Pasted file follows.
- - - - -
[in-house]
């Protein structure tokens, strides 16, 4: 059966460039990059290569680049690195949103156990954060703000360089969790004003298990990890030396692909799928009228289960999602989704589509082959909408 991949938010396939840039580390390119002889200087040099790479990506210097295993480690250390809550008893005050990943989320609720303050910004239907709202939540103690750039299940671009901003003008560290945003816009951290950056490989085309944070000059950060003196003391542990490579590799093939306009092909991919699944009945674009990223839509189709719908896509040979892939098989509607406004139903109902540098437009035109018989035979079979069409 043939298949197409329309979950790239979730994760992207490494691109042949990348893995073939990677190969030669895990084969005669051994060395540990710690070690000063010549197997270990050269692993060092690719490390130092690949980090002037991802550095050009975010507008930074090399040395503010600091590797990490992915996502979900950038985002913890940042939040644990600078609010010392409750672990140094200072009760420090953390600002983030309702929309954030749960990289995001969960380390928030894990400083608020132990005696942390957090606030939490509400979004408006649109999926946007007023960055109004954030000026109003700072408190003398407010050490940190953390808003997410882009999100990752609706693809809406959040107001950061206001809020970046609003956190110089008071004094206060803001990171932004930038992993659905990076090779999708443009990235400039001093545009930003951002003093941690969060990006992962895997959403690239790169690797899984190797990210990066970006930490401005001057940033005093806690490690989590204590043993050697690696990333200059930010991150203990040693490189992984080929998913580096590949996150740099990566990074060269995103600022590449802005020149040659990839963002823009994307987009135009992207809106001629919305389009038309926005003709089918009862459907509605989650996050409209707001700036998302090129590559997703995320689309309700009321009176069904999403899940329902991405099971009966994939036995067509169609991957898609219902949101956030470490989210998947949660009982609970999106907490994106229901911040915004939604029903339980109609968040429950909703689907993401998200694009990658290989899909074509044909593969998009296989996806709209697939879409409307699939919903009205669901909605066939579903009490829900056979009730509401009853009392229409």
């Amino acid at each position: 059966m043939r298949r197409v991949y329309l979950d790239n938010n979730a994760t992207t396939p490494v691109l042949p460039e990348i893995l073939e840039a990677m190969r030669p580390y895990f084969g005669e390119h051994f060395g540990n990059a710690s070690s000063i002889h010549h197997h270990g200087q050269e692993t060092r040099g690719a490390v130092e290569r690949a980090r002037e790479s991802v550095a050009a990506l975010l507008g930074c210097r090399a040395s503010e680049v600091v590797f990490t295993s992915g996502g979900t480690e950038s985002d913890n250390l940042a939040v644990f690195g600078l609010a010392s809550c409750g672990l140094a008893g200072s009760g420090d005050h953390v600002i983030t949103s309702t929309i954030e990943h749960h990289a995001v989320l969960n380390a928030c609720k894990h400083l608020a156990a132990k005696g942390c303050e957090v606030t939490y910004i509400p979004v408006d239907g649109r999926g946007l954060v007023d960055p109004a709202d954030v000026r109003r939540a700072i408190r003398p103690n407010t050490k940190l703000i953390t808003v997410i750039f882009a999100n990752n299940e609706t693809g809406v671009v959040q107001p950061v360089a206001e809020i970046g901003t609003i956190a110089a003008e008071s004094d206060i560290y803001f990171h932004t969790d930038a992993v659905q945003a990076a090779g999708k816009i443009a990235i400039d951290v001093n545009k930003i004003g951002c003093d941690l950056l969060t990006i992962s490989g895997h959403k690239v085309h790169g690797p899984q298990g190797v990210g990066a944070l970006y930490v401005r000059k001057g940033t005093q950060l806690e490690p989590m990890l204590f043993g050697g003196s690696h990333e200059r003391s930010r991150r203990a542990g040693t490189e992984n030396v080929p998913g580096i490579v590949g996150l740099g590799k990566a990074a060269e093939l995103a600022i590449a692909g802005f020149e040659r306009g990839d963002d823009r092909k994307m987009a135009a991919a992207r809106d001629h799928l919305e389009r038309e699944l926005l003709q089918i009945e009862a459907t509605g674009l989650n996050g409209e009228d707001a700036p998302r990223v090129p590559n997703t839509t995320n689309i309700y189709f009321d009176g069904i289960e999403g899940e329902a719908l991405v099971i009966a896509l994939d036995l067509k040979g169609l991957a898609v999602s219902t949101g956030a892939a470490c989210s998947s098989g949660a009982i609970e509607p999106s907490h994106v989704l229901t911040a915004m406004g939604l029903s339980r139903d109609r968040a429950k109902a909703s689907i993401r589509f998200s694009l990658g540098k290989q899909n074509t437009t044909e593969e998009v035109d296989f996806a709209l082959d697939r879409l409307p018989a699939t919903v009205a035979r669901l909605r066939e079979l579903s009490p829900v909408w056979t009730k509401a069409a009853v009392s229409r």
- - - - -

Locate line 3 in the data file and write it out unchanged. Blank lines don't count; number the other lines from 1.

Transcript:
């Amino acid at each position: 059966m043939r298949r197409v991949y329309l979950d790239n938010n979730a994760t992207t396939p490494v691109l042949p460039e990348i893995l073939e840039a990677m190969r030669p580390y895990f084969g005669e390119h051994f060395g540990n990059a710690s070690s000063i002889h010549h197997h270990g200087q050269e692993t060092r040099g690719a490390v130092e290569r690949a980090r002037e790479s991802v550095a050009a990506l975010l507008g930074c210097r090399a040395s503010e680049v600091v590797f990490t295993s992915g996502g979900t480690e950038s985002d913890n250390l940042a939040v644990f690195g600078l609010a010392s809550c409750g672990l140094a008893g200072s009760g420090d005050h953390v600002i983030t949103s309702t929309i954030e990943h749960h990289a995001v989320l969960n380390a928030c609720k894990h400083l608020a156990a132990k005696g942390c303050e957090v606030t939490y910004i509400p979004v408006d239907g649109r999926g946007l954060v007023d960055p109004a709202d954030v000026r109003r939540a700072i408190r003398p103690n407010t050490k940190l703000i953390t808003v997410i750039f882009a999100n990752n299940e609706t693809g809406v671009v959040q107001p950061v360089a206001e809020i970046g901003t609003i956190a110089a003008e008071s004094d206060i560290y803001f990171h932004t969790d930038a992993v659905q945003a990076a090779g999708k816009i443009a990235i400039d951290v001093n545009k930003i004003g951002c003093d941690l950056l969060t990006i992962s490989g895997h959403k690239v085309h790169g690797p899984q298990g190797v990210g990066a944070l970006y930490v401005r000059k001057g940033t005093q950060l806690e490690p989590m990890l204590f043993g050697g003196s690696h990333e200059r003391s930010r991150r203990a542990g040693t490189e992984n030396v080929p998913g580096i490579v590949g996150l740099g590799k990566a990074a060269e093939l995103a600022i590449a692909g802005f020149e040659r306009g990839d963002d823009r092909k994307m987009a135009a991919a992207r809106d001629h799928l919305e389009r038309e699944l926005l003709q089918i009945e009862a459907t509605g674009l989650n996050g409209e009228d707001a700036p998302r990223v090129p590559n997703t839509t995320n689309i309700y189709f009321d009176g069904i289960e999403g899940e329902a719908l991405v099971i009966a896509l994939d036995l067509k040979g169609l991957a898609v999602s219902t949101g956030a892939a470490c989210s998947s098989g949660a009982i609970e509607p999106s907490h994106v989704l229901t911040a915004m406004g939604l029903s339980r139903d109609r968040a429950k109902a909703s689907i993401r589509f998200s694009l990658g540098k290989q899909n074509t437009t044909e593969e998009v035109d296989f996806a709209l082959d697939r879409l409307p018989a699939t919903v009205a035979r669901l909605r066939e079979l579903s009490p829900v909408w056979t009730k509401a069409a009853v009392s229409r």